Anton Corbijn
[Photographer, b. 1955, Strijen, Netherlands, lives in London.]

 ... yes, I’ve become a little more professional—which I don’t really want to be but I can’t help it at some point. 
 The blurriness and the grain that I use, for me, is close to life. I find things that are very static and very sharp and very well-lit and all that is not how I experience life. 
 I don’t crop my images and I always shoot handheld. By doing that I build in a kind of imperfection and this helps to emphasize reality. 
 I work using the Brian Eno school of thinking: limit your tools, focus on one thing and just make it work… You become very inventive with the restrictions you give yourself.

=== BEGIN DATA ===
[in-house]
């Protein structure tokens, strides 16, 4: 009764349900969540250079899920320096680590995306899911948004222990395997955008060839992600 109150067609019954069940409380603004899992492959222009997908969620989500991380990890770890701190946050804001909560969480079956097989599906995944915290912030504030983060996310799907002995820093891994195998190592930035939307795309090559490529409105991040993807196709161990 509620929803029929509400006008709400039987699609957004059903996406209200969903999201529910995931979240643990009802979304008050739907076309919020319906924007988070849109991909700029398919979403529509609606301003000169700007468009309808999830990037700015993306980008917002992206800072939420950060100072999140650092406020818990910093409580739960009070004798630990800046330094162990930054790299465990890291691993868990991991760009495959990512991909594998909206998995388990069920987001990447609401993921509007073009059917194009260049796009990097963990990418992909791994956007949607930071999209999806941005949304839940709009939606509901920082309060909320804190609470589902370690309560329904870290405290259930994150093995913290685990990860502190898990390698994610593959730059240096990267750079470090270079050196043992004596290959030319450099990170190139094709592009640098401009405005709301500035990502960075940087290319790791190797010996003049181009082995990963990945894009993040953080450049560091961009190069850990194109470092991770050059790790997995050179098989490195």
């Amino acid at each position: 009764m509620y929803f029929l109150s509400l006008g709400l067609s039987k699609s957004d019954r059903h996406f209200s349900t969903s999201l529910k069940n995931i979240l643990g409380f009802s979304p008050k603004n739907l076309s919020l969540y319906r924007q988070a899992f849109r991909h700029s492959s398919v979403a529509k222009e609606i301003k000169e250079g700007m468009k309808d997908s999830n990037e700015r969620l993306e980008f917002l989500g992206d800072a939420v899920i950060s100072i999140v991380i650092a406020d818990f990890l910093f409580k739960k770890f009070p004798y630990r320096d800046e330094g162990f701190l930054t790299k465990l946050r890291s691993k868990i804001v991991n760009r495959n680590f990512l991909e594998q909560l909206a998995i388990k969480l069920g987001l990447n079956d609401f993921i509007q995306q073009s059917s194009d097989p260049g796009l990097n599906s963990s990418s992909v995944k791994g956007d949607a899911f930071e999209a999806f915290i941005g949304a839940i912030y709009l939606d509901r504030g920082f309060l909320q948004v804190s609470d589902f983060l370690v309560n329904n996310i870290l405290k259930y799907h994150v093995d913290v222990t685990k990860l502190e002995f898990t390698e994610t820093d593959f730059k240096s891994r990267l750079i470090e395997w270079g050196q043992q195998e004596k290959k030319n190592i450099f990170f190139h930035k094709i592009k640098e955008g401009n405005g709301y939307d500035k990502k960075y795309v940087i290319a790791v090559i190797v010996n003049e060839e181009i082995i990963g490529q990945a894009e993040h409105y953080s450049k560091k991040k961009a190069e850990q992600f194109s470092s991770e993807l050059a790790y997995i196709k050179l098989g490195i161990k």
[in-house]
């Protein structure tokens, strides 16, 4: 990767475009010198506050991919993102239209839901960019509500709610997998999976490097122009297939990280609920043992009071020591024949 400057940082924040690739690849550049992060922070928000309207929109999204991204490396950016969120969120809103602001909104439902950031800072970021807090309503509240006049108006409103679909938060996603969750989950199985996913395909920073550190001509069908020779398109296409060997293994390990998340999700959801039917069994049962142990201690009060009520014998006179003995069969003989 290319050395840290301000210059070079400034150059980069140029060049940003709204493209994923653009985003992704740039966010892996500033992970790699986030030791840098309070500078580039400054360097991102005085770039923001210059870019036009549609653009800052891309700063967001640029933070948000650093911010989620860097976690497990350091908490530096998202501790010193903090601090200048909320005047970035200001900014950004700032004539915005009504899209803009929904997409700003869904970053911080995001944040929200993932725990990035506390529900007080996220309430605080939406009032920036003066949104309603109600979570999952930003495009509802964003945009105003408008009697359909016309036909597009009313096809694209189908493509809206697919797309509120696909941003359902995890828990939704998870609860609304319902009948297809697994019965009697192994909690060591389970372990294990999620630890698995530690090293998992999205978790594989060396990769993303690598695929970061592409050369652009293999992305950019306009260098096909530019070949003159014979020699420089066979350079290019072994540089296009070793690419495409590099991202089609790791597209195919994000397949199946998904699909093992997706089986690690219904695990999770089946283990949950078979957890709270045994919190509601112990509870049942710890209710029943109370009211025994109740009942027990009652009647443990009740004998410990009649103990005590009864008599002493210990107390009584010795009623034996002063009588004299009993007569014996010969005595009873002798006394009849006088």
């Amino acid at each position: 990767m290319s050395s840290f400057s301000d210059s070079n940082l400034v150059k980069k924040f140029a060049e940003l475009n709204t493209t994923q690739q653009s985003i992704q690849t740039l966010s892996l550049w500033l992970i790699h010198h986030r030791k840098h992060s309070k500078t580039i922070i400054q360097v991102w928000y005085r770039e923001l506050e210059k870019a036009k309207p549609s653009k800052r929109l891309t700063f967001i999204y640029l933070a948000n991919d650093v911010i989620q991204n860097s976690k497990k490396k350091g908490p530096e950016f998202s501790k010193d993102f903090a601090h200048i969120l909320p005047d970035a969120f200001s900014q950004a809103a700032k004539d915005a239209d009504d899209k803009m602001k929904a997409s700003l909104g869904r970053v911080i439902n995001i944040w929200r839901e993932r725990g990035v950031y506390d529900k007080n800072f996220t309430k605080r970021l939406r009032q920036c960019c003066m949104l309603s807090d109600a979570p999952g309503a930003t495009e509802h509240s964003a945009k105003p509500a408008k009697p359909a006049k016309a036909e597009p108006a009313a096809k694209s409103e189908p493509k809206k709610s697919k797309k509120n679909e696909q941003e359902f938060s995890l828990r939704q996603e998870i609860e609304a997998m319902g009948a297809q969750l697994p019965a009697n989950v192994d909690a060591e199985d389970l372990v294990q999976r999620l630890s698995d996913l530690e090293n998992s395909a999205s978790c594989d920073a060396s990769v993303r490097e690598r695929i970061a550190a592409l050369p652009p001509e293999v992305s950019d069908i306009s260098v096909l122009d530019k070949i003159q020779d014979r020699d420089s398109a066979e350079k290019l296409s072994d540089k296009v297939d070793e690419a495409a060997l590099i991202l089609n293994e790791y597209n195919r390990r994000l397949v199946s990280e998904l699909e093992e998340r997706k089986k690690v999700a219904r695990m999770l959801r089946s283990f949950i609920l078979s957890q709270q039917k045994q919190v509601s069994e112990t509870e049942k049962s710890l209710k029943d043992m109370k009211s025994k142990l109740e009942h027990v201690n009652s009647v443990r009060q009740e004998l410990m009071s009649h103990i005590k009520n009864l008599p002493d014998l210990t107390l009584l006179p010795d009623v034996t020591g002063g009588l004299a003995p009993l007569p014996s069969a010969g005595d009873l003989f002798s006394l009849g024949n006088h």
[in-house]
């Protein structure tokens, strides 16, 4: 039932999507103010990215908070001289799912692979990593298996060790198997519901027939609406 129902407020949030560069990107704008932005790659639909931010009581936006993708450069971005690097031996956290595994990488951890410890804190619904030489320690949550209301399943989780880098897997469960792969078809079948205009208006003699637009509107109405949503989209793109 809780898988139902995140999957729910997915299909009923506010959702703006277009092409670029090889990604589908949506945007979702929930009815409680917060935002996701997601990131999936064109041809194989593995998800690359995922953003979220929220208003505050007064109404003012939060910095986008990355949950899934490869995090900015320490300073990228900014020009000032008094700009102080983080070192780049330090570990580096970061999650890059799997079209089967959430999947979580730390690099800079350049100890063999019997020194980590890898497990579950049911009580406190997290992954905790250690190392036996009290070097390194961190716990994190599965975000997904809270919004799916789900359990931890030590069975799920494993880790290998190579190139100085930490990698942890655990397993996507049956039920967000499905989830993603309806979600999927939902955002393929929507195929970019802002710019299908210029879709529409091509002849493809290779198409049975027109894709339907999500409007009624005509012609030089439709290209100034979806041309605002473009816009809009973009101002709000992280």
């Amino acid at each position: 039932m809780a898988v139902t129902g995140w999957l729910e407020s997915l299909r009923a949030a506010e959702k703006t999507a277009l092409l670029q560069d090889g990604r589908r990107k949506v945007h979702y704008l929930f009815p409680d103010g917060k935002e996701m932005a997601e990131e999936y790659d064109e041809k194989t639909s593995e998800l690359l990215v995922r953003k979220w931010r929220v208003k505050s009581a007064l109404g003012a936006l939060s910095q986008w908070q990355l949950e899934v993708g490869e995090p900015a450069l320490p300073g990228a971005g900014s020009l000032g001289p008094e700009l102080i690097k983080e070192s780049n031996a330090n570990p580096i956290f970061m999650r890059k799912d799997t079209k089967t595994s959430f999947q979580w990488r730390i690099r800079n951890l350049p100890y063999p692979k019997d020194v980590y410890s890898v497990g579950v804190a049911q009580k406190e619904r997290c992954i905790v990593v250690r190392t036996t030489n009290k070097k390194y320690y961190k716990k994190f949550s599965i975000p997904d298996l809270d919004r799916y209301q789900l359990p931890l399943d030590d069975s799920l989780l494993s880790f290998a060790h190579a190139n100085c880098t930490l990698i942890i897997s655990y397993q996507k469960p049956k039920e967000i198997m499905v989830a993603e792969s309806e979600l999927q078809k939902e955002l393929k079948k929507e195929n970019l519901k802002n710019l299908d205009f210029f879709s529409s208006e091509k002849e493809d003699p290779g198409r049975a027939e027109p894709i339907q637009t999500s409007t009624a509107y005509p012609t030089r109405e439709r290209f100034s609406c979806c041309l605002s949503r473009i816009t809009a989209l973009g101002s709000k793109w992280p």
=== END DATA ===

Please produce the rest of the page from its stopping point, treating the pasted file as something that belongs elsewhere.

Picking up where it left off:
My biggest fear always is that I’ll photograph an idea rather than a person, so I try to be quite sensitive to how people are. 
 I’m a very, very basic photographer. The main strength of my pictures, I guess, is the mood and feel I get out of the people that I meet. But technically I don’t think I’m very advanced. That never interested me. 
 I feel the imperfection is much closer to how life is than perfection. 
 Photography has taken me from isolation.